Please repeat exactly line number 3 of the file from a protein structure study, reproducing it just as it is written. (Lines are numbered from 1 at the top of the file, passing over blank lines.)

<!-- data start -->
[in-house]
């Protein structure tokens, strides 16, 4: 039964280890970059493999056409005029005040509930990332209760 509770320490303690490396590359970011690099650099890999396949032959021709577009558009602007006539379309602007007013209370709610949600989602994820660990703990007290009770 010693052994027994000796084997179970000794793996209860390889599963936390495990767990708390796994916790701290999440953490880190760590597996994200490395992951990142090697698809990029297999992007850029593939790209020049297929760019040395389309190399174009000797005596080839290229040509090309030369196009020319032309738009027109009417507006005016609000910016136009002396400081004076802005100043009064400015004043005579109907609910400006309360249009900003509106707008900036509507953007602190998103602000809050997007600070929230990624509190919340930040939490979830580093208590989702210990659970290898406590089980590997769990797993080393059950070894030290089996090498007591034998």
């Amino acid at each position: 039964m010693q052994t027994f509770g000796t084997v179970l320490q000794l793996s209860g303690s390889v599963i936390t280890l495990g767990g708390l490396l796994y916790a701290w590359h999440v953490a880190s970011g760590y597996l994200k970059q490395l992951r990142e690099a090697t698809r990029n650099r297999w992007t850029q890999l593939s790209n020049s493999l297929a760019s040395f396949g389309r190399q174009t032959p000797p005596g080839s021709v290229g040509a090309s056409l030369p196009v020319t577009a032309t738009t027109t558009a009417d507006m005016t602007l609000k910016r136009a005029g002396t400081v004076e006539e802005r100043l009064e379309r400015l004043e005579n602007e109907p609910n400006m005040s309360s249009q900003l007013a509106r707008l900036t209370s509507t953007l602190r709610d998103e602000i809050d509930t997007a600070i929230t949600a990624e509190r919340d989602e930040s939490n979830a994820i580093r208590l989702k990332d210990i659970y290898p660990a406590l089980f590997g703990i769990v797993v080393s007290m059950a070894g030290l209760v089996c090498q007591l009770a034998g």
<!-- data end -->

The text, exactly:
């Amino acid at each position: 039964m010693q052994t027994f509770g000796t084997v179970l320490q000794l793996s209860g303690s390889v599963i936390t280890l495990g767990g708390l490396l796994y916790a701290w590359h999440v953490a880190s970011g760590y597996l994200k970059q490395l992951r990142e690099a090697t698809r990029n650099r297999w992007t850029q890999l593939s790209n020049s493999l297929a760019s040395f396949g389309r190399q174009t032959p000797p005596g080839s021709v290229g040509a090309s056409l030369p196009v020319t577009a032309t738009t027109t558009a009417d507006m005016t602007l609000k910016r136009a005029g002396t400081v004076e006539e802005r100043l009064e379309r400015l004043e005579n602007e109907p609910n400006m005040s309360s249009q900003l007013a509106r707008l900036t209370s509507t953007l602190r709610d998103e602000i809050d509930t997007a600070i929230t949600a990624e509190r919340d989602e930040s939490n979830a994820i580093r208590l989702k990332d210990i659970y290898p660990a406590l089980f590997g703990i769990v797993v080393s007290m059950a070894g030290l209760v089996c090498q007591l009770a034998g």